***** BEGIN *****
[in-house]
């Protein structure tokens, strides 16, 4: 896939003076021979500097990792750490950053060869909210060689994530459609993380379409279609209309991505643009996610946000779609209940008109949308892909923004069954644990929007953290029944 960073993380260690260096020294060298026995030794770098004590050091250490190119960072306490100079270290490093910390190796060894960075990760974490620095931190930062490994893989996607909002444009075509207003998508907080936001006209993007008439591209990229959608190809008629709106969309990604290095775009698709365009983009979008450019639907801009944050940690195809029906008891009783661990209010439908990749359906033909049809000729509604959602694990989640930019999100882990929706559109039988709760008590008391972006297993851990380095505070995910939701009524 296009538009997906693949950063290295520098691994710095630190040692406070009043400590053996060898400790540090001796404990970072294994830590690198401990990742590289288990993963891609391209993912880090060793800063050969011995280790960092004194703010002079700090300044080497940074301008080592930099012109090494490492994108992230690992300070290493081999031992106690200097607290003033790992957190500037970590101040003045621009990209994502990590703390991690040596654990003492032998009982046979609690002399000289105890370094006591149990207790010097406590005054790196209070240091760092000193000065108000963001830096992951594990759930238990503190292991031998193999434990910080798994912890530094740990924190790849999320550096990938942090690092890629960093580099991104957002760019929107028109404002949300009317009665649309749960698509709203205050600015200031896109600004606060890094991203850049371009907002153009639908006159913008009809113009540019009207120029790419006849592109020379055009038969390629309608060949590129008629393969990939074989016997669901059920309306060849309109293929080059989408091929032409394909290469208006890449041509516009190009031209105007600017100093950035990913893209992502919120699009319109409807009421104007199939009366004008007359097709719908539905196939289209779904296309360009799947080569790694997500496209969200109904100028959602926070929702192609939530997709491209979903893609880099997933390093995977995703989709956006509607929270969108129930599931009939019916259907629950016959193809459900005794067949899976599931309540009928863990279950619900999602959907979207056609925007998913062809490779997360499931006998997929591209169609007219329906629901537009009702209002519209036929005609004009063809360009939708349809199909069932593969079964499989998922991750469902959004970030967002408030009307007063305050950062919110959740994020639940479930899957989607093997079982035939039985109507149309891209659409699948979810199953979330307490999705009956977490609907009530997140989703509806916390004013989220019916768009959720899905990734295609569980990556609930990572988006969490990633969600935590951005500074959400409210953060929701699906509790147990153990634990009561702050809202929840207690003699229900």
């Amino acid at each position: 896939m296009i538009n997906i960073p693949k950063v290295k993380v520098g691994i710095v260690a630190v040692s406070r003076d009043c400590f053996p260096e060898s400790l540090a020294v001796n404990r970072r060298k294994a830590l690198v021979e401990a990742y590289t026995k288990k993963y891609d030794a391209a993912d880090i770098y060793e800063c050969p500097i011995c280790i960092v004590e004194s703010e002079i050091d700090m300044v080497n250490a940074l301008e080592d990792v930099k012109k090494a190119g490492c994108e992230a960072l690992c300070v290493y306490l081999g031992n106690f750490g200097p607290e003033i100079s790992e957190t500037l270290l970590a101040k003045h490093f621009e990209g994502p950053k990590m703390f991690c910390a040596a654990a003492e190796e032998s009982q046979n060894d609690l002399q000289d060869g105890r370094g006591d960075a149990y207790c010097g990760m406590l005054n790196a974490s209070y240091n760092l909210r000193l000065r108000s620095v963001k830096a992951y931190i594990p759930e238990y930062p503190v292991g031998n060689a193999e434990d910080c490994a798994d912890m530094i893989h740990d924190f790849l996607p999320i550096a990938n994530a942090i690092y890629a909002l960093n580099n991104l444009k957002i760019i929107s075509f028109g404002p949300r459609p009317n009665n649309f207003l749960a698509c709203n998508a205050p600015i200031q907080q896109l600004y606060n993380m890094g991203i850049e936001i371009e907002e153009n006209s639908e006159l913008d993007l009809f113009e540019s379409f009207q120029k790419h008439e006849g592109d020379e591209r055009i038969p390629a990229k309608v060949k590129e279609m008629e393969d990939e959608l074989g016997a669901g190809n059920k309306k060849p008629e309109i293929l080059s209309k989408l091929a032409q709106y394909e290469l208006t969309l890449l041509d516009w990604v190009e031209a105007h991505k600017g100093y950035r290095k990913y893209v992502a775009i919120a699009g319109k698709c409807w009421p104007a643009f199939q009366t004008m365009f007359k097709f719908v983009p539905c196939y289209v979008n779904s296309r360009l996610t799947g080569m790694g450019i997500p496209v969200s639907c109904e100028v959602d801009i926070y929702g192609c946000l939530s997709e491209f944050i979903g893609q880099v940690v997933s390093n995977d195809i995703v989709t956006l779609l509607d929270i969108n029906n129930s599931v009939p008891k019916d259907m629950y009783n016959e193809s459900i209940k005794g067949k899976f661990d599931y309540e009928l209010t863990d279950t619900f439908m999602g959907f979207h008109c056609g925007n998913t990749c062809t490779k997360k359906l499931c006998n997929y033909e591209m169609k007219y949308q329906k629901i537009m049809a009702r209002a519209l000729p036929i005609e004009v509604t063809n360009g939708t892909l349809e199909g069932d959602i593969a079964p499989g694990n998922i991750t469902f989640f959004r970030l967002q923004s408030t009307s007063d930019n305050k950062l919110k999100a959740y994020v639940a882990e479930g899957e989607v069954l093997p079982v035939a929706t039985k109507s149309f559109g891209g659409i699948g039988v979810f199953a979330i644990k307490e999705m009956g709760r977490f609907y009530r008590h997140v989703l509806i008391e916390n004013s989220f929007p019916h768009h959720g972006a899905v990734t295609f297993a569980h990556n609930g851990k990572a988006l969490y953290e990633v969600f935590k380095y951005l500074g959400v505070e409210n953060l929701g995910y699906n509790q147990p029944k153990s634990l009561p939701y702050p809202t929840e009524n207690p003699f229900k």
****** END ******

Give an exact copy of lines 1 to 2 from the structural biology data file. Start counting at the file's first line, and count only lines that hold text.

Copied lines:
[in-house]
């Protein structure tokens, strides 16, 4: 896939003076021979500097990792750490950053060869909210060689994530459609993380379409279609209309991505643009996610946000779609209940008109949308892909923004069954644990929007953290029944 960073993380260690260096020294060298026995030794770098004590050091250490190119960072306490100079270290490093910390190796060894960075990760974490620095931190930062490994893989996607909002444009075509207003998508907080936001006209993007008439591209990229959608190809008629709106969309990604290095775009698709365009983009979008450019639907801009944050940690195809029906008891009783661990209010439908990749359906033909049809000729509604959602694990989640930019999100882990929706559109039988709760008590008391972006297993851990380095505070995910939701009524 296009538009997906693949950063290295520098691994710095630190040692406070009043400590053996060898400790540090001796404990970072294994830590690198401990990742590289288990993963891609391209993912880090060793800063050969011995280790960092004194703010002079700090300044080497940074301008080592930099012109090494490492994108992230690992300070290493081999031992106690200097607290003033790992957190500037970590101040003045621009990209994502990590703390991690040596654990003492032998009982046979609690002399000289105890370094006591149990207790010097406590005054790196209070240091760092000193000065108000963001830096992951594990759930238990503190292991031998193999434990910080798994912890530094740990924190790849999320550096990938942090690092890629960093580099991104957002760019929107028109404002949300009317009665649309749960698509709203205050600015200031896109600004606060890094991203850049371009907002153009639908006159913008009809113009540019009207120029790419006849592109020379055009038969390629309608060949590129008629393969990939074989016997669901059920309306060849309109293929080059989408091929032409394909290469208006890449041509516009190009031209105007600017100093950035990913893209992502919120699009319109409807009421104007199939009366004008007359097709719908539905196939289209779904296309360009799947080569790694997500496209969200109904100028959602926070929702192609939530997709491209979903893609880099997933390093995977995703989709956006509607929270969108129930599931009939019916259907629950016959193809459900005794067949899976599931309540009928863990279950619900999602959907979207056609925007998913062809490779997360499931006998997929591209169609007219329906629901537009009702209002519209036929005609004009063809360009939708349809199909069932593969079964499989998922991750469902959004970030967002408030009307007063305050950062919110959740994020639940479930899957989607093997079982035939039985109507149309891209659409699948979810199953979330307490999705009956977490609907009530997140989703509806916390004013989220019916768009959720899905990734295609569980990556609930990572988006969490990633969600935590951005500074959400409210953060929701699906509790147990153990634990009561702050809202929840207690003699229900």